Events in the technology stock sector in the past couple of years have prompted no small degree of alarm among some market observers and pundits.
Their level of concern is so high that they’re using the b-word — yes, bubble. They say signs of a bubble include Facebook’s short-term share-price debacle after going public and the current performance of Twitter. Yet reports of a current tech bubble are greatly exaggerated.
The reality of the sector’s past and present can be viewed as a tale of two tech sectors — the 1990s bubble, which popped with public investor pain in 2000, and tech today. Once bitten and now shy, those who suffered pain in 2000 fear a repeat. But consider the differences between then and now.
The investor mania for tech companies in the 1990s was an amazing phenomenon. Seeking to profit from the market’s obsession with all things digital, venture capitalists pumped obscene amounts of cash into fledgling companies that went public with no revenue, and investors were only too happy to bid up the shares.
The poster child for these companies was Pets.com, which sold pet food and wares to the masses over the Internet. Never mind that shipping costs on your Great Dane’s 100-pound bag of chow would erase discounts, and that people tend to buy dog food in a rush when Fido’s larder runs out. Ten months after its IPO, Pets.com was out of business. The company had been buoyed above reality by credulous investors at a time when the market was going gaga over just about any company with dot-com in its name.
Today, tech companies have something Pets.com and its ilk didn’t: real sales. How much do you have to pay for a company’s sales? The best yardstick for measuring this is the price-to-sales ratio (P/S)—the price per share over sales per share during the last 12 months. The lower a company’s P/S, the higher its sales are relative to its price. This metric is superior to price/earnings ratio because, unlike the P/E, it can’t be manipulated with creative accounting.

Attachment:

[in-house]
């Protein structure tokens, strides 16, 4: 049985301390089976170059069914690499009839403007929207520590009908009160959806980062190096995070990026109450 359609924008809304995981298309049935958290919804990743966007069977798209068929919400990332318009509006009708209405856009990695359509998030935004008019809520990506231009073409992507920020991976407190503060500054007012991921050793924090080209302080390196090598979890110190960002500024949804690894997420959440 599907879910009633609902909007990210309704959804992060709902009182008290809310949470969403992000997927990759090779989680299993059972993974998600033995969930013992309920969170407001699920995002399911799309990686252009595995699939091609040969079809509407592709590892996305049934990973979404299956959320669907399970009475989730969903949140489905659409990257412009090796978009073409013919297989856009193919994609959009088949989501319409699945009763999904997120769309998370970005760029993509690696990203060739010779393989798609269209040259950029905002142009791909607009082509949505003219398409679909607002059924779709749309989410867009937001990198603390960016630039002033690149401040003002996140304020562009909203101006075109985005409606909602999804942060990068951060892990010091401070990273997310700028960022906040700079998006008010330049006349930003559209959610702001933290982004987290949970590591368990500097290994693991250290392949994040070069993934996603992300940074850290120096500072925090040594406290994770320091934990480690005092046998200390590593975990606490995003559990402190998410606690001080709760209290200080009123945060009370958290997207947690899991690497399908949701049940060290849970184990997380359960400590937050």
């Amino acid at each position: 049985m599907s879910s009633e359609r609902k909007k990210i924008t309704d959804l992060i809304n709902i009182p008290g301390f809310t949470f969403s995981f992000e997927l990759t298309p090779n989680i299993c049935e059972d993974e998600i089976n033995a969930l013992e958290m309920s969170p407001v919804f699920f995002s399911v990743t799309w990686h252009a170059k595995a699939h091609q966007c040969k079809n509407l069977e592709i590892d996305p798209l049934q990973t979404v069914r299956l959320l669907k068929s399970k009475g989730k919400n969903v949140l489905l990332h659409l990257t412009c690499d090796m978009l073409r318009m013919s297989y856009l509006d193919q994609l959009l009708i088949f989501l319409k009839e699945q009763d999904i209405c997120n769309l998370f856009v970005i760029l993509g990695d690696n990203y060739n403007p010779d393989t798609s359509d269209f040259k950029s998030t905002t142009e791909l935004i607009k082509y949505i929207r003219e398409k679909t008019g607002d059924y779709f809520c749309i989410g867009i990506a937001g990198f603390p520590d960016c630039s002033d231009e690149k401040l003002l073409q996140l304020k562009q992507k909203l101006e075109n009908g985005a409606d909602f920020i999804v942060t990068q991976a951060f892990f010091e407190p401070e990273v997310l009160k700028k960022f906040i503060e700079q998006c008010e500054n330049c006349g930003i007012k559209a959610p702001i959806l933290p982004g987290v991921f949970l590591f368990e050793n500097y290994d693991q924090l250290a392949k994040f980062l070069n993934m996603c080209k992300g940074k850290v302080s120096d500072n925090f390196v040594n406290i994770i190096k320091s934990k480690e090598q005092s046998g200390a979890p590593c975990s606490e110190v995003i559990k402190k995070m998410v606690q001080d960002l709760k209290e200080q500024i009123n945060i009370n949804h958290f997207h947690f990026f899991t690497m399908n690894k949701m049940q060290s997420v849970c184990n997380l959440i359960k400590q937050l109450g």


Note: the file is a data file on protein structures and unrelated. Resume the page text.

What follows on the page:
Qualcomm, Apple and Intel are tech workhorses with great sales. These are tech companies that new ones should be generally judged against. Apple and Intel have a P/S of about 3, and Qualcomm, whose chips you’re probably using 20 times a day, has a P/S of about 5.
Twitter’s P/S is 28 (it topped 50 in February), which has prompted some to jump to the conclusion that Twitter is evidence of a bubble. Relative to many other tech companies, Twitter is expensive, but it’s hardly bubbleseque.
A bubble is when investors consistently over-pay in anticipation of continued price growth that isn’t justified by financial fundamentals and likely market demand for products. Twitter’s sales are increasing and show every sign of continuing to grow. Investors’ confidence that this will happen is priced into the stock.
Whatever price you’re paying for sales, if you’re paying a lot, a company’s sales had better be on an upward trajectory. When you see this growth dip, you want to be nimble and get out quickly.
The bubble worriers also obsess over Facebook’s rocky IPO. Just before Facebook went public with shares priced in the $30-plus range, critics questioned how the company would make money. These skeptics believed that the market was catching up to their view when the share price tanked down to the teens. But the company’s shares are now trading above $60, even though its P/S is about 19, because the market sees continuing sales.